Devote yourselves to prayer, being watchful and thankful …
Epaphras, who is one of you and a servant of Christ Jesus, sends greetings. He is always wrestling in prayer for you, that you may stand firm in all the will of God, mature and fully assured. I vouch for him that he is working hard for you and for those at Laodicea and Hierapolis. (verses 2, 12-13)
“Devote yourselves to prayer,” Paul says, using the very word that describes the passion of the early church in the immediate aftermath of Pentecost. As we saw yesterday, the word conveys the idea of being intently alert, watching, passionately focused, giving undivided attention. Often, it’s used of prayer. It describes the gathering of believers prior to Pentecost (Acts 1:14, “they all joined together constantly in prayer”), the ongoing focus of the apostles’ ministry (Acts 6:4, “(we) will give our attention to prayer and the ministry of the word”), and Paul’s instruction to the Roman church (Romans 12:12, “Be … faithful in prayer”).
Press on with passion as you pray. That’s the intent.
Paul now gives a living illustration of this focused devotion. It’s Epaphras. He’s Paul’s dear friend, but also a member of the Colossian community. Indeed, he’s the very one who shared the good news of Jesus with these folk in the first place. He cares about them deeply and has a vested interest in their well-being. So, he prays.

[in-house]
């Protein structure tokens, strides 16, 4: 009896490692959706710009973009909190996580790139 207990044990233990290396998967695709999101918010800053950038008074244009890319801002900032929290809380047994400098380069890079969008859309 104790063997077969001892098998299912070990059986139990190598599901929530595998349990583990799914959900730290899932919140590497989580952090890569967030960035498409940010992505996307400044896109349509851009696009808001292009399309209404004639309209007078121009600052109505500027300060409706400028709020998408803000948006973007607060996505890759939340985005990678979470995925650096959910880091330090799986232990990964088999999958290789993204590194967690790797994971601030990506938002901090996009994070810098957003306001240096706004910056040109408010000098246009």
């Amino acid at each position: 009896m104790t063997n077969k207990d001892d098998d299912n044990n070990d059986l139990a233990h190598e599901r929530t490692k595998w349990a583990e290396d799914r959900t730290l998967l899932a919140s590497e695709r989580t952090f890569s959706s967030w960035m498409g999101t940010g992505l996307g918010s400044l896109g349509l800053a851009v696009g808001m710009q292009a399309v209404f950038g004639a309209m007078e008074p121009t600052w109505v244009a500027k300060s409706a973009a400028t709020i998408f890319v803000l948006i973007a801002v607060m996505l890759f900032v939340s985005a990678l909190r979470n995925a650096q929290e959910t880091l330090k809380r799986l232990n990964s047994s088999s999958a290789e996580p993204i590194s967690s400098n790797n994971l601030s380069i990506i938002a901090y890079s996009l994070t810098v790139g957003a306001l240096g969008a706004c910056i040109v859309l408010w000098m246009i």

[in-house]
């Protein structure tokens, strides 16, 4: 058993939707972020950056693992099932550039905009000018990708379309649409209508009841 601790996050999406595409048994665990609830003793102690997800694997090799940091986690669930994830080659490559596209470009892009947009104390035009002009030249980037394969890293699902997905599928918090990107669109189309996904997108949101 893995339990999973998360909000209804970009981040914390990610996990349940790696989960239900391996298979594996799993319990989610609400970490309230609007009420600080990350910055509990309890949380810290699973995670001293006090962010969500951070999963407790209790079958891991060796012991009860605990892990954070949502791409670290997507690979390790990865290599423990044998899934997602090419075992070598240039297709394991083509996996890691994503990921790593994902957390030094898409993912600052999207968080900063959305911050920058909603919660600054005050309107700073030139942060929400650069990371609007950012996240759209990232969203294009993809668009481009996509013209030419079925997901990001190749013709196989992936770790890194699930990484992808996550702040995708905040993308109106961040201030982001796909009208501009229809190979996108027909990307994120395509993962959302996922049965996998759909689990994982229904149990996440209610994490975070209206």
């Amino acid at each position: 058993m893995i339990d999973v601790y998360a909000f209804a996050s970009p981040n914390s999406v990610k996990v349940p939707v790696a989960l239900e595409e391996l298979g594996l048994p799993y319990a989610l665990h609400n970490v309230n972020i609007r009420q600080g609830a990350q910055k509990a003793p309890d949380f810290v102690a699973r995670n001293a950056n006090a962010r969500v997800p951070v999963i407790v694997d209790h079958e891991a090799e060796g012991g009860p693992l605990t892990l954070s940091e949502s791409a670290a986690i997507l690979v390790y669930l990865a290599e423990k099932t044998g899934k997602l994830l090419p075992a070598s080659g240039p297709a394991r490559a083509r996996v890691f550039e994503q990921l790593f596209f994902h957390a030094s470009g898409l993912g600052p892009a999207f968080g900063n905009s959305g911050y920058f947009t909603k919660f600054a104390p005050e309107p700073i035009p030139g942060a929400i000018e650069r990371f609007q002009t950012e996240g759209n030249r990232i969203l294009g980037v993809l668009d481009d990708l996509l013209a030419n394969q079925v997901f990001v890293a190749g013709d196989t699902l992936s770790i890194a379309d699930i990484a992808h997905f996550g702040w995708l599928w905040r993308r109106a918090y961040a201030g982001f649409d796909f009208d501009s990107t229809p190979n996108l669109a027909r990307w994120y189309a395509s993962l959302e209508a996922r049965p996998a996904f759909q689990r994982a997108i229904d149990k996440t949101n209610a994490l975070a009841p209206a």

Paul says Epaphras is “always wrestling in prayer” for them. The image comes from the sports arena, athletes competing intensely, exerting all their energy toward winning the prize. That’s how Epaphras engages in prayer. Interestingly, this word comes into English as “agony” and “agonizing”, again giving something of the intensity of the activity. (Though, don’t focus too much on the pain! Paul has already reminded us back in verse 2 that as we pray, we’re to be “thankful” –enlivening it all with joyful gratitude!)
The final word about Epaphras is very telling. Paul says, “he is working hard for you” (verse 13). That’s an interesting comment, given the fact that Epaphras is nowhere near the Colossians. He’s completely separated from them, attending to Paul in his imprisonment, likely in Rome. The distance is some 2,000 km. They didn’t have motorized transportation in those days – to walk from Rome to Colossae would take something in the neighbourhood of 263 hours! That’s a long way! It’s very difficult to be “hands on” at that distance.
Yet, Epaphras is “working hard.” Really? He’s only praying. Yes, indeed – he can’t do anything else. He can only pray – and it is hugely effective work! In fact, its effect is that the Colossians “may stand firm in all the will of God, mature and fully assured” (verse 12). That’s good work indeed.
Do we think of prayer that way? As the work itself? Do we see it, in its own right, as effective activity in the kingdom? Or do we treat it as merely preliminary engagement, blessing the real activity that is to come later when we open our eyes and get up off our knees?
“Devote yourselves to prayer,” Paul says. Engage in the work. Wrestle. Give thanks. Watch for the full will of God to be done.
O Lord, your disciples requested, “Teach us to pray.” In light of the challenge in this passage, would you please teach me more. More fully. More deeply. May you increase devotion within me. Teach me to wrestle. Teach me to work hard. All the while giving thanks. Teach me, O Lord.
Pray: Take one of your prayer burdens and wrestle with it afresh today. Raise up the request often. Each time, see your prayer as constructive work, energized by the Spirit. Let that attitude spill over into the days ahead. Keep on keeping on. Watch for the Father’s will to be done, ready to give thanks.